Phillip Dutton: Handling a Cross-Country Bank

Tips on coping when your jump up a cross-country bank leaves your horse disorganized, from an Olympic eventer.

Here’s the situation: You’re navigating a cross-country bank with a little jump on top. Your horse has jumped the “bank up” part of the question, but his landing is weak.

| Photos by Amy Katherine Dragoo

If he lands flat-footed and unbalanced, you have a potential problem. It won’t work to try to push him forward at canter toward the jump. He’s not going to lengthen his stride going to something he’s already concerned about, especially if he’s not up in front of you. Instead of automatically trying to canter on, think “Plan B” as I demonstrate in these photographs.

Photo 1

If you don’t have a good jump up, your horse is likely to break to trot on the top of the bank anyway, as Seemore has done here.

Photo 2

The best solution is to take that trot and use it; make it a strong trot like Seemore’s, and it will help your horse regroup for the jump instead of getting more strung out. I’m staying upright in the saddle and driving Seemore on to encourage him to get his back end engaged again as we approach the vertical,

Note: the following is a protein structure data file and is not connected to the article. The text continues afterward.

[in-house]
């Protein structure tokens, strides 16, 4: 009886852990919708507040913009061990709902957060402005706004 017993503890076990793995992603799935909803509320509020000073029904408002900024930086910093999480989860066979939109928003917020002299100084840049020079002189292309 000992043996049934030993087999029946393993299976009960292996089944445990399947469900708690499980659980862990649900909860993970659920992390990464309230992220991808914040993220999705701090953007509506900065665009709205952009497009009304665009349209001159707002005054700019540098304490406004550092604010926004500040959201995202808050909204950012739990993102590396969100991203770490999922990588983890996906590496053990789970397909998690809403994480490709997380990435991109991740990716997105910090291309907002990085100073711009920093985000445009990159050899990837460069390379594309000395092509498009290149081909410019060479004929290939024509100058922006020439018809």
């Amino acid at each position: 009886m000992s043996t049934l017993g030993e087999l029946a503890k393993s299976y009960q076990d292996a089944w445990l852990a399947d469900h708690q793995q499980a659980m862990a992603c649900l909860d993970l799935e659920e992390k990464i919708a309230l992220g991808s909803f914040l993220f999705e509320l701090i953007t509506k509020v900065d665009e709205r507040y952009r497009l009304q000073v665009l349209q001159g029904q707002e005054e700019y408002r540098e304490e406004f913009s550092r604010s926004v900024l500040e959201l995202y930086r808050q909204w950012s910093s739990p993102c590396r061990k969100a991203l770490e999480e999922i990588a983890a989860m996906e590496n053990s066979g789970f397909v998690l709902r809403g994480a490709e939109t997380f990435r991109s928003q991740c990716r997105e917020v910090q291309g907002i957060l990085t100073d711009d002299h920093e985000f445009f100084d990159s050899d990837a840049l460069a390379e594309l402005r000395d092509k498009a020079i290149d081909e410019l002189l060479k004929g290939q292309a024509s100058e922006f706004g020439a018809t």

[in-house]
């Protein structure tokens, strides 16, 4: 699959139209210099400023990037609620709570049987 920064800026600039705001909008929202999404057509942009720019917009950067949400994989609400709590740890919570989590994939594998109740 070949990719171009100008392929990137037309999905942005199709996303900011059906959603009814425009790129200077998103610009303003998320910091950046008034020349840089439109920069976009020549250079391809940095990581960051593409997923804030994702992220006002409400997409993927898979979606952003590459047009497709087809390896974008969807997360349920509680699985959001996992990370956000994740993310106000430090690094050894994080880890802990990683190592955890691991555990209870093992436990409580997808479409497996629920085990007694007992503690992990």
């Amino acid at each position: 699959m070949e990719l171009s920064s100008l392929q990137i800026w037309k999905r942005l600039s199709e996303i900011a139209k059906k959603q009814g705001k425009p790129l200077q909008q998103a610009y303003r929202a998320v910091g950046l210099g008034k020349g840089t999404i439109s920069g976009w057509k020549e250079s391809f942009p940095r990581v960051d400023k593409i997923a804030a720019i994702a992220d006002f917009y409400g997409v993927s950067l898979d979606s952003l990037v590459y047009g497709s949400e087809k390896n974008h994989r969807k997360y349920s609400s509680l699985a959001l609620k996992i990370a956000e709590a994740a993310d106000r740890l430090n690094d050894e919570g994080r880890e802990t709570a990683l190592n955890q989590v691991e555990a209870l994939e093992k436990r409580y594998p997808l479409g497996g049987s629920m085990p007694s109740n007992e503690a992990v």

Photo 3

We get a nice jump from the trot. Seemore is round and relaxed, and I’m following him with my hands and upper body.

Ride up, across, and down a bank with Phillip in his “You Can Take It to the Bank” in the May 2006 issue of Practical Horseman magazine.

Seven-time U.S. Eventing Association Rider of the Year, Phillip has twice been a team gold medalist (in 1996 and 2000) with the Australian Olympic squad and is again a member of Australia’s Elite Eventing Squad for 2006. Recent highlights of his career include winning the 2005 North Georgia CIC*** and Jersey Fresh CCI***, and finished second (with The Foreman) and 10th (with Amazing Odyssey) at the Burghley (England) CCI**** in September 2005.